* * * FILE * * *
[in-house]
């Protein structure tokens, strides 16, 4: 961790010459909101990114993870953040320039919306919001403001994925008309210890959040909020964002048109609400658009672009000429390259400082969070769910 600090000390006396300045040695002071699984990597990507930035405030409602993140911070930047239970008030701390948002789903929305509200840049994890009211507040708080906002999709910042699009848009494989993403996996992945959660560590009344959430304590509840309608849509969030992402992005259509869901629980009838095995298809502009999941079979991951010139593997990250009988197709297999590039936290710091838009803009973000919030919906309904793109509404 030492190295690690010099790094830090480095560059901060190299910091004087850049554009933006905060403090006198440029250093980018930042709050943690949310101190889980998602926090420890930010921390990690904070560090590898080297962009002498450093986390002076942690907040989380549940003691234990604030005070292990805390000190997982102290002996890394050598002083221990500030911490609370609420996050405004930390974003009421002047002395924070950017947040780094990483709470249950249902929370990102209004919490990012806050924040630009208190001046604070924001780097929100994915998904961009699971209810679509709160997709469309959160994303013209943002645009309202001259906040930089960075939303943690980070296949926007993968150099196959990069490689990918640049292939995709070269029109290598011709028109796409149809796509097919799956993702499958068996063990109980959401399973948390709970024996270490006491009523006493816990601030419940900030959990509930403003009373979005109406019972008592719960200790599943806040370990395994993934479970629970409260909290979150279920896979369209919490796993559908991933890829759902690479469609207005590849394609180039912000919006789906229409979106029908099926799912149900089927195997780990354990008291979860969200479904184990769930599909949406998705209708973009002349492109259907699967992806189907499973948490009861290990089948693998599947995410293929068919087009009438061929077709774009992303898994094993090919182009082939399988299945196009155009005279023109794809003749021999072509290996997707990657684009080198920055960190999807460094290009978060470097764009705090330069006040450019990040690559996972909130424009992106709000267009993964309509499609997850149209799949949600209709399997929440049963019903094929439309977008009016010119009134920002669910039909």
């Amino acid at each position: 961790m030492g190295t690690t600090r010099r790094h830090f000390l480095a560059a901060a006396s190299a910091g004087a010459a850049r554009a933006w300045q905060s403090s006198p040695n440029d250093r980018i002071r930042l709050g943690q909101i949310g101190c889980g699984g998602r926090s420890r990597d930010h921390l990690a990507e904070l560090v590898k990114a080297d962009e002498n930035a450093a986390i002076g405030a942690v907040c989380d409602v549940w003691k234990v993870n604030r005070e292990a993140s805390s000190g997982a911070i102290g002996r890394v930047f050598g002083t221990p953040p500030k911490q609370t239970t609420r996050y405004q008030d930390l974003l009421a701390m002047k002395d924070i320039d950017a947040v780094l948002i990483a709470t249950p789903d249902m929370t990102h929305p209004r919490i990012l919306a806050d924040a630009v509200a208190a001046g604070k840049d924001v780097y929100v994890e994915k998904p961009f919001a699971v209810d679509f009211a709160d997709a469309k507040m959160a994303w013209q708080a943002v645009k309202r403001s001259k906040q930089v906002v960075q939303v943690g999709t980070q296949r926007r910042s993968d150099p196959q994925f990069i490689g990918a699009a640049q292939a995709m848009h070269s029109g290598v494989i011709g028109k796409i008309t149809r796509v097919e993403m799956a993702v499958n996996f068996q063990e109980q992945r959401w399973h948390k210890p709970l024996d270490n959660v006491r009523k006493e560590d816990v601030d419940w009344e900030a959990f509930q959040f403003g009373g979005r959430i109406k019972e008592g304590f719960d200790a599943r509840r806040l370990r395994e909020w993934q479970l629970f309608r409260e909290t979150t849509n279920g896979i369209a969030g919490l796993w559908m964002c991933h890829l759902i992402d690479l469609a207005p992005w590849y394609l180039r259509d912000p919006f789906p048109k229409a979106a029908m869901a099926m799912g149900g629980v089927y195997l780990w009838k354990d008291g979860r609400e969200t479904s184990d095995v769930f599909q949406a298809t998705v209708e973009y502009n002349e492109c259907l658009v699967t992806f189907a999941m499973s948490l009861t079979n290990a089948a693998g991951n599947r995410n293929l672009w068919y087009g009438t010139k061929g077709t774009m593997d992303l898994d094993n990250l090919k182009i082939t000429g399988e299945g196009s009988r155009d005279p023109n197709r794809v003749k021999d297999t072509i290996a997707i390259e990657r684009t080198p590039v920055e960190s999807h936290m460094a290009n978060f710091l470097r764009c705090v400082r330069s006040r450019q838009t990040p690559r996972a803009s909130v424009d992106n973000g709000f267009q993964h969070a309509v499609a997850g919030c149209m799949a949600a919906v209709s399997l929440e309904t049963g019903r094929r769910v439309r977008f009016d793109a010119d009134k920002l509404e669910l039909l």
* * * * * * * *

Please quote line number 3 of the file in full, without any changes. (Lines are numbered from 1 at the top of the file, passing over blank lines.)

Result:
């Amino acid at each position: 961790m030492g190295t690690t600090r010099r790094h830090f000390l480095a560059a901060a006396s190299a910091g004087a010459a850049r554009a933006w300045q905060s403090s006198p040695n440029d250093r980018i002071r930042l709050g943690q909101i949310g101190c889980g699984g998602r926090s420890r990597d930010h921390l990690a990507e904070l560090v590898k990114a080297d962009e002498n930035a450093a986390i002076g405030a942690v907040c989380d409602v549940w003691k234990v993870n604030r005070e292990a993140s805390s000190g997982a911070i102290g002996r890394v930047f050598g002083t221990p953040p500030k911490q609370t239970t609420r996050y405004q008030d930390l974003l009421a701390m002047k002395d924070i320039d950017a947040v780094l948002i990483a709470t249950p789903d249902m929370t990102h929305p209004r919490i990012l919306a806050d924040a630009v509200a208190a001046g604070k840049d924001v780097y929100v994890e994915k998904p961009f919001a699971v209810d679509f009211a709160d997709a469309k507040m959160a994303w013209q708080a943002v645009k309202r403001s001259k906040q930089v906002v960075q939303v943690g999709t980070q296949r926007r910042s993968d150099p196959q994925f990069i490689g990918a699009a640049q292939a995709m848009h070269s029109g290598v494989i011709g028109k796409i008309t149809r796509v097919e993403m799956a993702v499958n996996f068996q063990e109980q992945r959401w399973h948390k210890p709970l024996d270490n959660v006491r009523k006493e560590d816990v601030d419940w009344e900030a959990f509930q959040f403003g009373g979005r959430i109406k019972e008592g304590f719960d200790a599943r509840r806040l370990r395994e909020w993934q479970l629970f309608r409260e909290t979150t849509n279920g896979i369209a969030g919490l796993w559908m964002c991933h890829l759902i992402d690479l469609a207005p992005w590849y394609l180039r259509d912000p919006f789906p048109k229409a979106a029908m869901a099926m799912g149900g629980v089927y195997l780990w009838k354990d008291g979860r609400e969200t479904s184990d095995v769930f599909q949406a298809t998705v209708e973009y502009n002349e492109c259907l658009v699967t992806f189907a999941m499973s948490l009861t079979n290990a089948a693998g991951n599947r995410n293929l672009w068919y087009g009438t010139k061929g077709t774009m593997d992303l898994d094993n990250l090919k182009i082939t000429g399988e299945g196009s009988r155009d005279p023109n197709r794809v003749k021999d297999t072509i290996a997707i390259e990657r684009t080198p590039v920055e960190s999807h936290m460094a290009n978060f710091l470097r764009c705090v400082r330069s006040r450019q838009t990040p690559r996972a803009s909130v424009d992106n973000g709000f267009q993964h969070a309509v499609a997850g919030c149209m799949a949600a919906v209709s399997l929440e309904t049963g019903r094929r769910v439309r977008f009016d793109a010119d009134k920002l509404e669910l039909l």